COMMENT: The notion that man is the image of God should suggest that morality is part of being human.

QUOTE: In the introduction to a collection of essays in 2003, he explains that he advocates Darwinism as a scientist only: ‘I am a passionate anti-Darwinian when it comes to politics and how we should conduct our human affairs.’ A contradiction? No, he insists: There is no inconsistency in favouring Darwinism as an academic scientist while opposing it as a human being . . . For good Darwinian reasons, evolution gave us a brain whose size increased to the point where it became capable of understanding its own provenance, of deploring the moral implications and of fighting against them. The first sentence is unobjectionable: one can affirm Darwinism as the key to biology but also insist that it is no guide to meaning and morality, which have other sources. But then, in the second sentence, he implies something else: that we have evolved to be able to see that defying natural selection is our moral duty. Soon he repeats the claim, telling us that evolution may not have made us the fastest or strongest creatures, but it has given humans the ‘biggest gifts of all: the gift of understanding the ruthlessly cruel process that gave us all existence; the gift of revulsion against its implications’.4 Here is a strong claim that the moral instinct is a product of evolution. To say that evolution has given us the ability to understand this ‘cruel process’ claims too much, for in reality evolution has no discernible role in our tendency to judge this process as cruel.

COMMENT: It should be that there is no inconsistency in saying Darwinism is right as a scientist while IGNORING it as a social being.  Darwinism allows for this and demands it for the fittest are fitter the more they co-operate.

QUOTE: In his 2006 book The God Delusion he doesn’t just charge religion with peddling untruths: he fuses this charge with another, that religion is immoral. This ought to involve discussion of what morality is but he sees no need for careful reflection on where his secular moral assumptions come from; he just gets straight on with portraying religion as scientifically false and therefore morally harmful. The pervasive implication is that morality just comes naturally. Significantly, he does not even acknowledge the conundrum we have just discussed, of amoral natural selection somehow producing morality. Instead he vaguely implies that science is beginning to sort the matter out; it has established that humans have evolved to be altruistic in certain ways, and is working on a fuller explanation. He is gesturing with his scientific expertise in a dishonest way rather than honestly reflecting on what it can and can’t tell us. His basic claim, which he does not even deign to state explicitly, is that morality is natural; it is a constant thing, stable throughout history – or would be if religion stopped perverting it. But then he explains that different ages have different ideas of morality, and says that in recent times there has happily been a major advance in our moral conventions. He explains that, whether they’re religious or not, people nowadays tend to agree on the basics of morality. ‘With notable exceptions such as the Afghan Taliban and the American Christian equivalent, most people pay lip service to the same broad liberal consensus of ethical principles.’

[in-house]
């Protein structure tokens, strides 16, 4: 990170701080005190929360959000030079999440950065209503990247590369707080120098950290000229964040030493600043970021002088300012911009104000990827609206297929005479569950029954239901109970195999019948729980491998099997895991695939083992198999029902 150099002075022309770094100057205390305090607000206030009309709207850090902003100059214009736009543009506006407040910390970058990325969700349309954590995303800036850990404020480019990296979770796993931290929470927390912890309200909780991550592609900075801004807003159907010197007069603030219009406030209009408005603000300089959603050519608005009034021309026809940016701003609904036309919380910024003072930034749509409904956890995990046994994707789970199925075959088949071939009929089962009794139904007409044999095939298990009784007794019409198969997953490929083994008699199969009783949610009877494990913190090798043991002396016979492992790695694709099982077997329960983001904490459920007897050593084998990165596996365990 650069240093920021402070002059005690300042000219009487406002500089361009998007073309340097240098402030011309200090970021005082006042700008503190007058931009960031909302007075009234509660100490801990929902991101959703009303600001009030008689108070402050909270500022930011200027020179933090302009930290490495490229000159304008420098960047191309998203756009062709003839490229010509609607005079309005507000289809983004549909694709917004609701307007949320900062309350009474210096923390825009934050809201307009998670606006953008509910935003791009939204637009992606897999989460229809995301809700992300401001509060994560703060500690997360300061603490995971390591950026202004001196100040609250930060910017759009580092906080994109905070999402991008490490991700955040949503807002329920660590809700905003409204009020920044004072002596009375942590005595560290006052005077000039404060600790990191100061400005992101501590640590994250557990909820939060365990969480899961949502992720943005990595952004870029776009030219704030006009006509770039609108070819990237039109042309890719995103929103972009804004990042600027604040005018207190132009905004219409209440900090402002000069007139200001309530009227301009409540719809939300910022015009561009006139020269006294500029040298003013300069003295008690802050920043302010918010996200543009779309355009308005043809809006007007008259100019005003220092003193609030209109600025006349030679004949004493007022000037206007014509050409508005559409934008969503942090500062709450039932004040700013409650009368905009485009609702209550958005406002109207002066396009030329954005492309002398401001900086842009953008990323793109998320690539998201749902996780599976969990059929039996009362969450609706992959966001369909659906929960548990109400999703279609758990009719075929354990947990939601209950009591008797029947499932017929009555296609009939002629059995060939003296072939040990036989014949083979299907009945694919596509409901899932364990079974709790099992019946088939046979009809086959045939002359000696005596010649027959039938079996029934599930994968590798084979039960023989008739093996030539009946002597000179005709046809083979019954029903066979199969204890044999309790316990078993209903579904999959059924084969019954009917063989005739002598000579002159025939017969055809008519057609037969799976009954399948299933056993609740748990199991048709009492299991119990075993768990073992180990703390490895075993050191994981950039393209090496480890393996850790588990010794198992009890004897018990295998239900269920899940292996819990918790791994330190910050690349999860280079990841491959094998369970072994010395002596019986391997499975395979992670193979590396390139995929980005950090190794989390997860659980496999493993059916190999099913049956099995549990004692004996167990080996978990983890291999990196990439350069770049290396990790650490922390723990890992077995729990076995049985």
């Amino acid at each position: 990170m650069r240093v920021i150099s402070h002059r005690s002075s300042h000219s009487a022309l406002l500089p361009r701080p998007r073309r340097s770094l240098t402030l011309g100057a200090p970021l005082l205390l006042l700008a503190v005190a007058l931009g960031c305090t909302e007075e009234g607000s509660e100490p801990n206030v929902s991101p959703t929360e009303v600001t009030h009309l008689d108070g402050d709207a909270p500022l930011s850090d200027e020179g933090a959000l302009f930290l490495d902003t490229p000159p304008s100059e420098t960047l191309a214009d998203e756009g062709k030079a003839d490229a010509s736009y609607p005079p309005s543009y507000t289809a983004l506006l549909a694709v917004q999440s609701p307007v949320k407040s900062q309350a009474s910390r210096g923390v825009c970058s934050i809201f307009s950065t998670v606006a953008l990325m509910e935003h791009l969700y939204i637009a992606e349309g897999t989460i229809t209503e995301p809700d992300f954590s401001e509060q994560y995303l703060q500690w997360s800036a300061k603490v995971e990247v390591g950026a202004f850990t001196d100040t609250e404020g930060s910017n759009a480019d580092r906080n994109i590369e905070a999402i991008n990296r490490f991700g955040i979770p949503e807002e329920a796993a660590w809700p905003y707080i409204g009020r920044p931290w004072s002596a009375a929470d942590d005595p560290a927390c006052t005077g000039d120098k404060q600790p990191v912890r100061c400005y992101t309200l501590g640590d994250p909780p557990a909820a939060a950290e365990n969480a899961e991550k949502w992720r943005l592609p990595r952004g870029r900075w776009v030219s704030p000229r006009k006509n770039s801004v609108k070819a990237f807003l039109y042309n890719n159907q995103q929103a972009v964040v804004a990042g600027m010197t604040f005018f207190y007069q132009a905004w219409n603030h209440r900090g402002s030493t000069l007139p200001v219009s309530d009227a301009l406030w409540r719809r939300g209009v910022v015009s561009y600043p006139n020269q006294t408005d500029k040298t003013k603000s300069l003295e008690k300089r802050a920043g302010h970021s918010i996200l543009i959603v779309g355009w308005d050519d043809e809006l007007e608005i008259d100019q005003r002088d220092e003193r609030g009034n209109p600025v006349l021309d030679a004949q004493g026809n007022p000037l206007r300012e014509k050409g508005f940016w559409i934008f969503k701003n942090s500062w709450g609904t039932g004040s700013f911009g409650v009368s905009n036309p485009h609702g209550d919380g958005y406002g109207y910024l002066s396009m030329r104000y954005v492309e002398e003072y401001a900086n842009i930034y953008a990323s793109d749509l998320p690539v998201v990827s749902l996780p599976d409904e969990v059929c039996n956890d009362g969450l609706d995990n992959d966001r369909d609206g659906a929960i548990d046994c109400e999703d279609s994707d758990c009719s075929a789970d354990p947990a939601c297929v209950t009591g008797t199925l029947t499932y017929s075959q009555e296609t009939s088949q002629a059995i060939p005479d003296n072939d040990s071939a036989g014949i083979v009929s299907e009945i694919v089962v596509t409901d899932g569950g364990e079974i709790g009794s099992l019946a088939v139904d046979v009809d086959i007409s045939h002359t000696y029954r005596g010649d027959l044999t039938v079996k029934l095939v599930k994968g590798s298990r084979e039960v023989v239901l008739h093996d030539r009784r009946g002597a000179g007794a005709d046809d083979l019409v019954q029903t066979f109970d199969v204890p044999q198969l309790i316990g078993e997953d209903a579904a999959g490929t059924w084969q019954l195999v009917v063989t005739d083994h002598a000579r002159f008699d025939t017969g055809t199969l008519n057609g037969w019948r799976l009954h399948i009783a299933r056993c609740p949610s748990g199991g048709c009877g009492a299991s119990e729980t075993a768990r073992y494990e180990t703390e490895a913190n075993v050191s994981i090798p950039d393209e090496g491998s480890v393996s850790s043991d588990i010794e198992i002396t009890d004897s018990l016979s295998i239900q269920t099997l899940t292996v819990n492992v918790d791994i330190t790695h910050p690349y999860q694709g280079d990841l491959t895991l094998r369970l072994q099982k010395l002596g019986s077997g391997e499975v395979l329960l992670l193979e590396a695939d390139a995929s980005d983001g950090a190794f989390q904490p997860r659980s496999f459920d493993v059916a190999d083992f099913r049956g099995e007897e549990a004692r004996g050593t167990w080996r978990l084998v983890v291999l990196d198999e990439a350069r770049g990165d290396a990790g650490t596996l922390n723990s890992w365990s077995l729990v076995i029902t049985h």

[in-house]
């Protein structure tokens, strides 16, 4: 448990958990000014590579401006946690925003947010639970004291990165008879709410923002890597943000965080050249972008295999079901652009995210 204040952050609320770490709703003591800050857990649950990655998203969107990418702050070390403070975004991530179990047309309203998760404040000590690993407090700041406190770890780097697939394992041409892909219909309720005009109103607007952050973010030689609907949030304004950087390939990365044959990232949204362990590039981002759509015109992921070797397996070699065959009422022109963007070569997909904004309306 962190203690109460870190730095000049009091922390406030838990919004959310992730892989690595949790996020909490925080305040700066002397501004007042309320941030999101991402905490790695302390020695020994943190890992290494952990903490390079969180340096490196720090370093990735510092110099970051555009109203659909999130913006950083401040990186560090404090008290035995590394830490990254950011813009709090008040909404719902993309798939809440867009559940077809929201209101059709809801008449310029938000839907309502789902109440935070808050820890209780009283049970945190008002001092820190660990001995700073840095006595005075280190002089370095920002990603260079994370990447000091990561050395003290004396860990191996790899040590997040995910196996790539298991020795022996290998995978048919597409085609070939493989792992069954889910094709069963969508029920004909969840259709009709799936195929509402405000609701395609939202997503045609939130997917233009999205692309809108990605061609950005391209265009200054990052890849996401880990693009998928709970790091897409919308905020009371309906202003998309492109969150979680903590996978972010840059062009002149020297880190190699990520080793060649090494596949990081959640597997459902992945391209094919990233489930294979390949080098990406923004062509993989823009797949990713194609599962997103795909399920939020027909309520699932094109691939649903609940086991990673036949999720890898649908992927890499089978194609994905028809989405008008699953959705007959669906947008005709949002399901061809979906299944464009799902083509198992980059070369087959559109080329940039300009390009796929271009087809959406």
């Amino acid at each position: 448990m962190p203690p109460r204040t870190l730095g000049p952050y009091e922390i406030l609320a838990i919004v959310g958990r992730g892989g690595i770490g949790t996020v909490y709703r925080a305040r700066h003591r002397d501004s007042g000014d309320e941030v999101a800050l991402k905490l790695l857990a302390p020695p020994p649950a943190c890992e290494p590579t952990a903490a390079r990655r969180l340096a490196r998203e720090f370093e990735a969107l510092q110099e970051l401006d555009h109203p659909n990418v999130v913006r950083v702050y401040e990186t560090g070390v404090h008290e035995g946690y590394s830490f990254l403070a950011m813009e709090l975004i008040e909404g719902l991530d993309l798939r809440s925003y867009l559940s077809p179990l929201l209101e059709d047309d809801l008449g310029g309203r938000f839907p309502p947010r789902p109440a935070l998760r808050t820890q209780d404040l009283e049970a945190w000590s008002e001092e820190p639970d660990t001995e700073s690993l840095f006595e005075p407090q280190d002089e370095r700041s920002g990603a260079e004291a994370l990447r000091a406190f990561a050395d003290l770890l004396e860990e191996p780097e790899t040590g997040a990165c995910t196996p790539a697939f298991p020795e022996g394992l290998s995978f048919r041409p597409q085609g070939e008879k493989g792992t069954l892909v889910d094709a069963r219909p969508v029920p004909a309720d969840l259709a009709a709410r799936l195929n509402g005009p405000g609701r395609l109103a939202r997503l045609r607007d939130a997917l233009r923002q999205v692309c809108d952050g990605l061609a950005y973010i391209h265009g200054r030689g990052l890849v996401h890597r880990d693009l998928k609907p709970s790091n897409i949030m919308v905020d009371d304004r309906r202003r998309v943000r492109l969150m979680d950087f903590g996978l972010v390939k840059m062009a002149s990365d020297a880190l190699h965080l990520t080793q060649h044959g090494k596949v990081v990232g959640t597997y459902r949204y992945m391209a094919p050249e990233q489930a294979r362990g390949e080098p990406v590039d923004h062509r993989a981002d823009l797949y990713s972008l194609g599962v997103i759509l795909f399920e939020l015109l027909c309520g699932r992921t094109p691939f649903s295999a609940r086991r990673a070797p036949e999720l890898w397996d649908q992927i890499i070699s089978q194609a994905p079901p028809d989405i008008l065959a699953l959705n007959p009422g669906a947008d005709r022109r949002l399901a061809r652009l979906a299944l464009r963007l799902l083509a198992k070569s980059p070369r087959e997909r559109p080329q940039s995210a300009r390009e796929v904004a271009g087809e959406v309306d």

COMMENT: The idea that morality comes from God opens the door to the idea that God has set up nature to produce morality naturally.  It can be said that natural selection is only there for without the vicious competition there is no way we can rise above it.  Dawkins could be right even if there is a God.

QUOTE: He [Dawkin's] explains that the true basis of morality is the Golden Rule, which ‘simply enjoins us to treat others as one would wish to be treated by them’. This sober and rational precept, which one can teach to any child with its innate sense of fairness (and which predates all Jesus’s ‘beatitudes’ and parables), is well within the compass of any atheist and does not require masochism and hysteria, or sadism and hysteria, when it is breached. It is gradually learned, as part of the painfully slow evolution of the species, and once grasped is never forgotten. Ordinary conscience will do, without any heavenly wrath behind it.  He seems to be saying that morality comes naturally, to all human cultures, religious or not; it is axiomatic, obvious. But this doesn’t really square with the claim that religion is ‘positively immoral’ due to its propagation of false myths and inhumane doctrines.  For almost all human cultures have been religious.  Is the Golden Rule blotted out by their error? Here again is the atheist muddle about morality and tradition: on the one hand, it is claimed that morality is a natural human instinct and that there is no special moral cause or tradition; on the other, if religion’s power to subvert morality is so great, then there is surely intense moral heroism in the tradition that attacks and exposes religion – atheism must be the true saving cause. But the latter narrative is groundless: modern history does not show humanist morality to be based in atheism.